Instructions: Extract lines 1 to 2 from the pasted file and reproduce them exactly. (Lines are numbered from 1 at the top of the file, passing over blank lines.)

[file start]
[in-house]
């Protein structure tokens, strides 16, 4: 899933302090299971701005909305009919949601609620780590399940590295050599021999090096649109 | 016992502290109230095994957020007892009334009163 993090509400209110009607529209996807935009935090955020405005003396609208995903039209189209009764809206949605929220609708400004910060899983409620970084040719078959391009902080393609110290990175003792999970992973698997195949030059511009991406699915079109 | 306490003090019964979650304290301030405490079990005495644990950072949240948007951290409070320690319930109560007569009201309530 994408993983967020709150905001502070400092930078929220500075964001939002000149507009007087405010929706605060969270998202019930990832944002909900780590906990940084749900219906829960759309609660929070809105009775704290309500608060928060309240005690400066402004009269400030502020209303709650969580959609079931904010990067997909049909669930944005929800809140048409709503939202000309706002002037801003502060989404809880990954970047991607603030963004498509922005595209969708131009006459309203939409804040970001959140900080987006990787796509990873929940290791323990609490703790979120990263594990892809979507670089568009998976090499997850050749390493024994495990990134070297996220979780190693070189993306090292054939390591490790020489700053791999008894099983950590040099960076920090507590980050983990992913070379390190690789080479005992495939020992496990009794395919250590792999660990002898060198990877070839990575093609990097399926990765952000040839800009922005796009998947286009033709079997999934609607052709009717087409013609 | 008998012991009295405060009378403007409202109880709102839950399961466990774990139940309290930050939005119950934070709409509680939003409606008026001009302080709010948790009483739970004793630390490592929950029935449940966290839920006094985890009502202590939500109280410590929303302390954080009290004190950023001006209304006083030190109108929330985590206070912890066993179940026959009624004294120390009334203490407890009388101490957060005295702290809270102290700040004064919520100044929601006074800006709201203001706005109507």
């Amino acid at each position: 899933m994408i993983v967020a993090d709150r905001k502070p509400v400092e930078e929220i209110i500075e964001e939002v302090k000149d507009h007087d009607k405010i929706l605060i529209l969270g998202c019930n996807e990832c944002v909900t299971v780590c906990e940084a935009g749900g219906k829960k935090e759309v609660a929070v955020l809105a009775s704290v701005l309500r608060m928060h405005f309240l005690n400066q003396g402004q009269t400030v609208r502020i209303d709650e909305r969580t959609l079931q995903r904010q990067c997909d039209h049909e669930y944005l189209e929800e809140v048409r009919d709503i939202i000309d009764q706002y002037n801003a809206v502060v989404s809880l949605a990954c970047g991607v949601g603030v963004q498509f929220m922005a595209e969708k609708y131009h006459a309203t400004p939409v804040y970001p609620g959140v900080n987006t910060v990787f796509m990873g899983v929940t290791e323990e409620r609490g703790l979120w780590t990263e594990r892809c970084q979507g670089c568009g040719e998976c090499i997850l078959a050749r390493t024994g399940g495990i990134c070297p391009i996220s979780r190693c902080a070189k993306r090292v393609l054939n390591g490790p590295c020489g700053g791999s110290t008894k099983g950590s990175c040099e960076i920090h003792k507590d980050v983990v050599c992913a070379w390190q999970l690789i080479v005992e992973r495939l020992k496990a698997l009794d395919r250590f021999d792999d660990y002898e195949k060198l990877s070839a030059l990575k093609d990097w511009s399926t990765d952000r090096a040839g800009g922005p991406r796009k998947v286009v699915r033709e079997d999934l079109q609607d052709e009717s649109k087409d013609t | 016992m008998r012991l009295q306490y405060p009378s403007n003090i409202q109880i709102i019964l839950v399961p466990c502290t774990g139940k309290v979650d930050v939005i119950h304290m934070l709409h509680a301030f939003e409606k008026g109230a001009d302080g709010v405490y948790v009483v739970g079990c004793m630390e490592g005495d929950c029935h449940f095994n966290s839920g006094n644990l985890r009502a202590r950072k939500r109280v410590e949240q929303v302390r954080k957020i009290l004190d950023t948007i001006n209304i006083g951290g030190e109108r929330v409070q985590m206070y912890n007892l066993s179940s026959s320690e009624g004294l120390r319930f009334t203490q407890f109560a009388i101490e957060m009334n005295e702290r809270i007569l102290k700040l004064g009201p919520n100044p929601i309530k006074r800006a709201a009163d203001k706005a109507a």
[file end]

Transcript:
[in-house]
């Protein structure tokens, strides 16, 4: 899933302090299971701005909305009919949601609620780590399940590295050599021999090096649109 | 016992502290109230095994957020007892009334009163 993090509400209110009607529209996807935009935090955020405005003396609208995903039209189209009764809206949605929220609708400004910060899983409620970084040719078959391009902080393609110290990175003792999970992973698997195949030059511009991406699915079109 | 306490003090019964979650304290301030405490079990005495644990950072949240948007951290409070320690319930109560007569009201309530 994408993983967020709150905001502070400092930078929220500075964001939002000149507009007087405010929706605060969270998202019930990832944002909900780590906990940084749900219906829960759309609660929070809105009775704290309500608060928060309240005690400066402004009269400030502020209303709650969580959609079931904010990067997909049909669930944005929800809140048409709503939202000309706002002037801003502060989404809880990954970047991607603030963004498509922005595209969708131009006459309203939409804040970001959140900080987006990787796509990873929940290791323990609490703790979120990263594990892809979507670089568009998976090499997850050749390493024994495990990134070297996220979780190693070189993306090292054939390591490790020489700053791999008894099983950590040099960076920090507590980050983990992913070379390190690789080479005992495939020992496990009794395919250590792999660990002898060198990877070839990575093609990097399926990765952000040839800009922005796009998947286009033709079997999934609607052709009717087409013609 | 008998012991009295405060009378403007409202109880709102839950399961466990774990139940309290930050939005119950934070709409509680939003409606008026001009302080709010948790009483739970004793630390490592929950029935449940966290839920006094985890009502202590939500109280410590929303302390954080009290004190950023001006209304006083030190109108929330985590206070912890066993179940026959009624004294120390009334203490407890009388101490957060005295702290809270102290700040004064919520100044929601006074800006709201203001706005109507």